In The Regional Economist: Aging and the Economy, Millennials Moving Back Home and More


ST. LOUIS – A new issue of The Regional Economist, the Federal Reserve Bank of St. Louis’ quarterly review of regional, national and international economic issues of the day, has been posted online at  

The articles include:

President’s Message: James Bullard discusses some considerations for dividend payments to Fed member banks.

Aging and the Economy: Lessons from Japan:  Because of its unusually high percentage of older people, Japan is heavily analyzed by other developed economies for the impact of aging on a macroeconomy. Does a large older population affect such things as output, inflation and labor force participation?

What’s Driving Millennials To Move Back Home?  In the District served by the St. Louis Fed, about 40 percent of 25-year-olds were back living with their parents in 2013. That’s higher than in 1999. Both numbers were even higher for the country as a whole. The return to “the nest” varies, depending perhaps on such things as the labor market, the housing market and student debt in each locale.

Few Developing Countries Escape Income Trap:  Despite the theory of global economic convergence, few developing countries have actually been able to catch up to the income levels in the U.S. or other advanced economies. They remain trapped at a relatively low- or middle-income level.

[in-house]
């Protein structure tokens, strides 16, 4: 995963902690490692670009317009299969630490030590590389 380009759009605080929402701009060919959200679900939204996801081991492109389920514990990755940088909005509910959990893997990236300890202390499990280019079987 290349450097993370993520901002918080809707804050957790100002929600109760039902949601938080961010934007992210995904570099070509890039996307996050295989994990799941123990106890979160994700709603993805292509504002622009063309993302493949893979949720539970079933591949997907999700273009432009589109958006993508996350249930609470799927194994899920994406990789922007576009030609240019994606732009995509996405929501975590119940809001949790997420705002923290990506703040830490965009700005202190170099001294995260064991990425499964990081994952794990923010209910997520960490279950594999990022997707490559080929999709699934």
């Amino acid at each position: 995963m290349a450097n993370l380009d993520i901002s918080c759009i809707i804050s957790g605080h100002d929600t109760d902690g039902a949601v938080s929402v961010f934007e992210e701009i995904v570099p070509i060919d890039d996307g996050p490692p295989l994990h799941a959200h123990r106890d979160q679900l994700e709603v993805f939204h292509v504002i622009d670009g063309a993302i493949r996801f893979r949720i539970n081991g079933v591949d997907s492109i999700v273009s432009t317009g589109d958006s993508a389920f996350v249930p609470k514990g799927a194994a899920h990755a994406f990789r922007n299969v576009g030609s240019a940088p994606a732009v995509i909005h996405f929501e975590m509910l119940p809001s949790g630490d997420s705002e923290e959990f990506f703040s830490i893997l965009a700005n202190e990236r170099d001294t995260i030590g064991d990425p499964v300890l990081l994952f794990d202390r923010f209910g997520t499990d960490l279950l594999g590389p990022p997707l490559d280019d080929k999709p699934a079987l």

Postrecession Recovery Varies around the World:  Since 2009, percentage growth in GDP has been the highest in Asia and Africa and the lowest in Europe, followed by North America. The mediocre performance on the latter two continents could have something to do with their advanced and open financial systems, which might have made it easier for the global financial crisis to spread through them.

The Composition of Long-term Unemployment Is Changing toward Older Workers:  The Great Recession has been officially over for more than six years, but the rate of long-term unemployment (26 weeks or longer) remains elevated.  Two age groups have been hurt the most: those 25-44 and, even more so, those 55 and older.

 Commuters Spread Stimulus Spending:  The federal stimulus spending in one county increased employment and wage payments two to three counties away, the authors found in a study of the American Recovery and Reinvestment Act of 2009. The spending spilled over as long as the geographic areas were sufficiently connected, as measured by commuting patterns.

Growth Is Resilient in Midst of Uncertainty: Despite the volatility in financial markets late this summer, the U.S. economy has continued to expand at a moderate pace.

In Northeast Arkansas, Jonesboro Is Thriving: Once a slow-growing agricultural area, the Jonesboro MSA is changing so fast that some parts are hardly recognizable from what they were just two or three years ago. Employment is up 13 percent from before the recession. Housing prices were stable even when the rest of the country was seeing a crash. Manufacturing is growing.

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